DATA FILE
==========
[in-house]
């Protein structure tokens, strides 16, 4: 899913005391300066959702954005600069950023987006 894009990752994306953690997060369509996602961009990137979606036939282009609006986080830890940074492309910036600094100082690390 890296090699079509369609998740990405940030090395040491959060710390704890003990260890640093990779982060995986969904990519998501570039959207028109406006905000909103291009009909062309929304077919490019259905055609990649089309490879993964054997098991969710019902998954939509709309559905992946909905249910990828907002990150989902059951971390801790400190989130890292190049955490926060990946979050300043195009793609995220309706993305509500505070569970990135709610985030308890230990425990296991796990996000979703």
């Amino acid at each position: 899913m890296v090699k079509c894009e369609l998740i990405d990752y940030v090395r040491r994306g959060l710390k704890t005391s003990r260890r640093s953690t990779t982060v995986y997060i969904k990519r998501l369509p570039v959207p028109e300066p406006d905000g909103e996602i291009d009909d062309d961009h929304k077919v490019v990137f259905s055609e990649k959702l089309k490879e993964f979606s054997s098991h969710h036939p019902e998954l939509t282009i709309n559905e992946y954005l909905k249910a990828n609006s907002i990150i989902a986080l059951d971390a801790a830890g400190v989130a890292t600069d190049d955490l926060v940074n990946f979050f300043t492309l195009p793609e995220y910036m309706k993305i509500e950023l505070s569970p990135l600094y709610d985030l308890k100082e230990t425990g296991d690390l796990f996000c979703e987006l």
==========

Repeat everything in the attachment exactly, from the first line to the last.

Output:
[in-house]
């Protein structure tokens, strides 16, 4: 899913005391300066959702954005600069950023987006 894009990752994306953690997060369509996602961009990137979606036939282009609006986080830890940074492309910036600094100082690390 890296090699079509369609998740990405940030090395040491959060710390704890003990260890640093990779982060995986969904990519998501570039959207028109406006905000909103291009009909062309929304077919490019259905055609990649089309490879993964054997098991969710019902998954939509709309559905992946909905249910990828907002990150989902059951971390801790400190989130890292190049955490926060990946979050300043195009793609995220309706993305509500505070569970990135709610985030308890230990425990296991796990996000979703």
């Amino acid at each position: 899913m890296v090699k079509c894009e369609l998740i990405d990752y940030v090395r040491r994306g959060l710390k704890t005391s003990r260890r640093s953690t990779t982060v995986y997060i969904k990519r998501l369509p570039v959207p028109e300066p406006d905000g909103e996602i291009d009909d062309d961009h929304k077919v490019v990137f259905s055609e990649k959702l089309k490879e993964f979606s054997s098991h969710h036939p019902e998954l939509t282009i709309n559905e992946y954005l909905k249910a990828n609006s907002i990150i989902a986080l059951d971390a801790a830890g400190v989130a890292t600069d190049d955490l926060v940074n990946f979050f300043t492309l195009p793609e995220y910036m309706k993305i509500e950023l505070s569970p990135l600094y709610d985030l308890k100082e230990t425990g296991d690390l796990f996000c979703e987006l």